Jordan Peterson might be one of the best minds of our time, an obviously brilliant man willing to speak the truth as he sees it and pursue the threads and strands of the truth wherever they might lead.
As such, it’s rare to see him invited to do anything. The left, which hates truth and common sense above all, has gone absolutely crazy and is, as such, unwilling to invite him to talk and speak about anything, much less during important events such as a college commencement.
But, fortunately for Peterson and those conservative college kids looking for a non-woke college, Hillsdale is run by reasonable people, many of them conservatives. So, acting as all who want to pursue the truth should, they invited him to speak to the students.
The result was truly brilliant, truly inspirational. Watch him here (starting about 41 minutes in):
In one part of the speech, Peterson, speaking about the concept of a crossroads, a place at which many of the college graduates likely found themselves, said:
“A crossroads—the metaphor works because you make a decision. You go one direction or another. There’s an old ‘blues’ idea that you meet the devil at the crossroads. I always wondered why that was—I found it true. It’s a really compelling idea.”
“Why do you meet the devil at the crossroads? And the answer is, most fundamentally, because when you come to a place in your life where you have to make a choice … you aim up or down. And there is always an agent of temptation at every choice point, enticing you to aim down.”
Peterson also spoke on sin, diving into what the term meant in an attempt to shed light on how people should be thinking about it, saying:
“It implies that it has something to do with aim or the lack thereof. I love that. … There’s a variety of ways you can miss the mark, right? Don’t aim at all—that’s a good one. Assume there is no such thing as aim. Assume all aims are equal.”
Peterson then, in one of the most powerful and profound parts of the speech, described faith itself as a form of courage, saying:
“One of the things I’ve thought a lot about in relationship to faith — we have this idea, and it’s not a good idea, and it’s certainly an idea for which religious people are often pilloried — that faith means the sacrifice of reason and the willingness to believe things that are patently not true … I don’t think that’s what faith is at all in some fundamental sense. I think faith is a form of courage.”
“If you’re hurt by life — and you will be — it’s understandable that you might react in a nihilistic and hopeless fashion … and I think part of what helps you through that is faith,” Peterson described. “And part of that faith is that it’s incumbent on you … to maintain faith in the fundamental goodness of existence, including your own, despite the evidence to the contrary.”
“When you’re at the crossroads and you’re counseled to despair — rise up in courage and see if you can resist it. It’s better for you, and it’s better for the people around you.”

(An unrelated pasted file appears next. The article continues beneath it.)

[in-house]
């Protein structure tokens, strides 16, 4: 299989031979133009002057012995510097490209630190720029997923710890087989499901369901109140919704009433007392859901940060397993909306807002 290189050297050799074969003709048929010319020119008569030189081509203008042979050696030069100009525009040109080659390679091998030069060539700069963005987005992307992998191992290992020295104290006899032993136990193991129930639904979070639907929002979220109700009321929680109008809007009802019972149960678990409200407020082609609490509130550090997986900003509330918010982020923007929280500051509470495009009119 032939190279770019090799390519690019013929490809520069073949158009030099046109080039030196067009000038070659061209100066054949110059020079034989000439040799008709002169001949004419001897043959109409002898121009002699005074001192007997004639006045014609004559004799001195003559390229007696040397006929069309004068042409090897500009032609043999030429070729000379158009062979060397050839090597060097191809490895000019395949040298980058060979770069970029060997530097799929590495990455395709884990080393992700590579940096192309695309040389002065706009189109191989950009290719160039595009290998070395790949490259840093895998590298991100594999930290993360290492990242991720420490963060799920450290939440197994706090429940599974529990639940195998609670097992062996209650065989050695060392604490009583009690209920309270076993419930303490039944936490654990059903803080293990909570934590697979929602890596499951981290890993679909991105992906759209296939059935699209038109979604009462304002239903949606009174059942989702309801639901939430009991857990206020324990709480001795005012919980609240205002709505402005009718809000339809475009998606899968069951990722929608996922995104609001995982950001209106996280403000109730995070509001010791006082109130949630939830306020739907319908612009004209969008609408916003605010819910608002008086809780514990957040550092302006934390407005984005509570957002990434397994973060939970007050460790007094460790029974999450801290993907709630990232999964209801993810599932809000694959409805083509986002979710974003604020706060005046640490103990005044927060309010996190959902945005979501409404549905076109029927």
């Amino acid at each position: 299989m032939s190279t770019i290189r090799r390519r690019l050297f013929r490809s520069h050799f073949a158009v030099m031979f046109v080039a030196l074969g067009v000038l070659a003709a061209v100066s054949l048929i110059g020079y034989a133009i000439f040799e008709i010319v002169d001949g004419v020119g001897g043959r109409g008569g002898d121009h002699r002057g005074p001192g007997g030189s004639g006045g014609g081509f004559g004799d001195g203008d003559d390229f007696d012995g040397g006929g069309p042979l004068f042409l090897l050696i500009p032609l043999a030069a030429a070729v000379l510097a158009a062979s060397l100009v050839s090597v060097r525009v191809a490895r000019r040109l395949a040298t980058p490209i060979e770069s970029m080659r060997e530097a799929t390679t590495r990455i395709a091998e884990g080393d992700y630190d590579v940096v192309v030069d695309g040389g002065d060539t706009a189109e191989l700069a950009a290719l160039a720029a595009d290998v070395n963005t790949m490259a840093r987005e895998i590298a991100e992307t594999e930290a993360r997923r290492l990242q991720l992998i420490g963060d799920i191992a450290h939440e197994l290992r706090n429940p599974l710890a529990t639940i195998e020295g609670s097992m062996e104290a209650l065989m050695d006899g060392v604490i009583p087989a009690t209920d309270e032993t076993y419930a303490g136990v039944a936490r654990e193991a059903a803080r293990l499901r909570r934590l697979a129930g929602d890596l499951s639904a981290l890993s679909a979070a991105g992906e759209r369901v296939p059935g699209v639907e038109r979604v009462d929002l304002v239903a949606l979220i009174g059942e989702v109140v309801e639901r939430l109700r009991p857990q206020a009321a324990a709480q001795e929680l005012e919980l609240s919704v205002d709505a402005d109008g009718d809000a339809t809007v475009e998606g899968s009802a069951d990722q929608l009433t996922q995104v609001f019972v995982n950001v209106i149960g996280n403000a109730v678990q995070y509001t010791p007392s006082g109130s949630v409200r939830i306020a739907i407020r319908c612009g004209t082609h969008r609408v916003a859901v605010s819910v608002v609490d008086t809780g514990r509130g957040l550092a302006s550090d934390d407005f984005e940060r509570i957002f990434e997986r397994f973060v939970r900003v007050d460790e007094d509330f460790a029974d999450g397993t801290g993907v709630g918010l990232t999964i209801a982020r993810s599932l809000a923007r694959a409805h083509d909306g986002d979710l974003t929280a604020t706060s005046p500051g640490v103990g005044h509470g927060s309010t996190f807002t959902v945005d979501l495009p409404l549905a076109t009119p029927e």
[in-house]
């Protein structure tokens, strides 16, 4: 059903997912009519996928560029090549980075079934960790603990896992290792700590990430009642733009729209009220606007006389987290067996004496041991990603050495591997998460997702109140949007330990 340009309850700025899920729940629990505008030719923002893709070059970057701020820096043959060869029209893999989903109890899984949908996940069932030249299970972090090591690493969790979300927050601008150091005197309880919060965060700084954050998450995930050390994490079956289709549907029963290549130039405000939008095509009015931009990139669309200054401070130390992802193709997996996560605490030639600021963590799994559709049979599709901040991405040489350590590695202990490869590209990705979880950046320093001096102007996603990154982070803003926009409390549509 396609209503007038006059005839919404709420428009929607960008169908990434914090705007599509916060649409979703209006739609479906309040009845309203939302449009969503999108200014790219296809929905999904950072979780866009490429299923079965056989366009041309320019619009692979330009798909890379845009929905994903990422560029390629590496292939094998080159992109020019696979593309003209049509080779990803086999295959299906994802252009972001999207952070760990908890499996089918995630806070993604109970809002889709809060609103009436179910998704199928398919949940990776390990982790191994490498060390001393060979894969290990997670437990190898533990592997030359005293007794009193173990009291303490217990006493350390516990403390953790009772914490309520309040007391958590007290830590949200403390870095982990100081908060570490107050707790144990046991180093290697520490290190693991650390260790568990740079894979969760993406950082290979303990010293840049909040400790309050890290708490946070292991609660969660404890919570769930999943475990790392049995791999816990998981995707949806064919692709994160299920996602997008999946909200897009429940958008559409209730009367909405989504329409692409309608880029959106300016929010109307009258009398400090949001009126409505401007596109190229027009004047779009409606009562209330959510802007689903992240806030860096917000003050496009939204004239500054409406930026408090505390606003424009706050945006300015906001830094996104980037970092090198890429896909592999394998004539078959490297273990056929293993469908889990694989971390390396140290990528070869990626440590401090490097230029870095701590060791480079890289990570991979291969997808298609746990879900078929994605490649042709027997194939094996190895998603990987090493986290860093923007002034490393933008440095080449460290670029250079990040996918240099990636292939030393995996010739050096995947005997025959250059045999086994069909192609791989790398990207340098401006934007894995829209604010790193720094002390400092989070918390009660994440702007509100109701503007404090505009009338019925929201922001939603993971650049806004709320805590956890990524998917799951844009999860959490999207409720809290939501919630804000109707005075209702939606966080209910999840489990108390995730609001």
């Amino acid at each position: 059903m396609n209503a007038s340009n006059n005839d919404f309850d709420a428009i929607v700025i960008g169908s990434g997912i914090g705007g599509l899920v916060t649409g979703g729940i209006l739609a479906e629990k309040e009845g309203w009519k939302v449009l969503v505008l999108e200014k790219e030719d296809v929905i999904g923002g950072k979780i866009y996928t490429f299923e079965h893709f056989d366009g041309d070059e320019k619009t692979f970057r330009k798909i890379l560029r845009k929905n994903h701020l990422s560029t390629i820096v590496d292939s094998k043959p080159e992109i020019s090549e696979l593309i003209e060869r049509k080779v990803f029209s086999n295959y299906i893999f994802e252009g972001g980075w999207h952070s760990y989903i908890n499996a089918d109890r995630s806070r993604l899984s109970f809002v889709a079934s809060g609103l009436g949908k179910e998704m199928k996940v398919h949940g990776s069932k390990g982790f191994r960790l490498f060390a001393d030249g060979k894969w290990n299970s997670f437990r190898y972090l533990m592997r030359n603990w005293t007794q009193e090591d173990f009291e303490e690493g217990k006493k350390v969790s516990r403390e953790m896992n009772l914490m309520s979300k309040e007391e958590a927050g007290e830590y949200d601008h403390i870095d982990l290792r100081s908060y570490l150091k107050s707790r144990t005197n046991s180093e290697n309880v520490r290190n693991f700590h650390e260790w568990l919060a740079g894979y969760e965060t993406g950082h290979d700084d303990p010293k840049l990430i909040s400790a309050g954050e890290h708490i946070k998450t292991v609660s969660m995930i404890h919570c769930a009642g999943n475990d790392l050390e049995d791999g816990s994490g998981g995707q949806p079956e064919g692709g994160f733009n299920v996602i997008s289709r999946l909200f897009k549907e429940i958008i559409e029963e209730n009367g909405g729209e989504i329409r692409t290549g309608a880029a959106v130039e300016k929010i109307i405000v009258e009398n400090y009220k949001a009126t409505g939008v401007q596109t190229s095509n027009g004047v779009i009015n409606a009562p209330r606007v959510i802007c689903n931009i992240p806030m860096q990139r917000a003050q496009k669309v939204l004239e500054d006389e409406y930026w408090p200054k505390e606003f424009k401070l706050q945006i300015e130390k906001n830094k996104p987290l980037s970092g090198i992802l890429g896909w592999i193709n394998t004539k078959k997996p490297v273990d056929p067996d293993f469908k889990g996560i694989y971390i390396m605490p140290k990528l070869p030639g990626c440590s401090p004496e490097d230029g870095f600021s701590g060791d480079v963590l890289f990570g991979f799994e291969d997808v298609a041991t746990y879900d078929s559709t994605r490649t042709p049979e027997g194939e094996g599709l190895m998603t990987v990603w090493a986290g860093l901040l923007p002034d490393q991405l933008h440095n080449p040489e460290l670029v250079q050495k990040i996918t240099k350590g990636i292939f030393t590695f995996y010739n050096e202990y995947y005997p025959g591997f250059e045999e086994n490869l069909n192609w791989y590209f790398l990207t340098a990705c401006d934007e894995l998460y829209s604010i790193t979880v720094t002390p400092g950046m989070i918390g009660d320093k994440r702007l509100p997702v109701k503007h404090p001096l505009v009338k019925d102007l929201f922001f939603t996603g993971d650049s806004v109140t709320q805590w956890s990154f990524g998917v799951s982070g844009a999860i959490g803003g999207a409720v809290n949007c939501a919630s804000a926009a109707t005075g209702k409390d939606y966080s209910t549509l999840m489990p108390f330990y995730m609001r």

Also, in a message that should be at the top of many a mind in these interesting yet unfortunately hubristic times, Peterson expounded upon the Tower of Babel and lessons from that story, saying:
“It’s a continual temptation for human beings to build complex organizations that get too high. So what does that mean? How about too many layers? Not local enough, not distributed enough, right? Too separate from the people that they serve.
“It’s also a Luciferian story. Lucifer is this spirit of intellect — the light-bringer who’s flown too high and challenges God Himself, and falls. … It’s a symbol of prideful intellect. And it is the prideful intellect that raises itself up against what is most properly placed at the highest place — which is what God is.
“I’m very opposed to the idea that the fundamental human motivation is power — which is pretty much what every student is taught at every level of their education, in every educational institution except a handful across your country. It’s such a dismal philosophy. … You could not formulate a more pathological philosophy. It obliterates your faith in society, and it eradicates the notion of the individual. It removes the notion of good faith and goodwill, and it makes communication impossible.”
Ending, Peterson encouraged the kids to aim higher and at higher things, saying:
“You learn to optimize an aim, and then you see once you’ve learned to optimize an aim across a set of goods, you start to aim at what unites those goods … by practicing any good in any rigorous sense, and making the proper sacrifices in that direction, you simultaneously learn to approach the good that is the sum or the essence of all those proximal goods.”
“The essential insistence in Christianity is that the good that unites all those goods is the same good that’s reflected in the image of Christ, which is an image of acceptance of the suffering of life, and the necessity of serving the lowest as the highest calling.”
“That’s something that might be true — like really, actually, 100% true — more true than anything else.”
“It’s kind of earth-shattering, in some sense, to take this with real seriousness. It’s all very frightening if you’re not afraid of that vision and what it implies for you and your soul … but it’s also … an endlessly promising vision of what your life could be.”
Brilliant! Hopefully many more listen to his speech and learn how to get their lives in order from it.
Image screengrab from the Youtube Video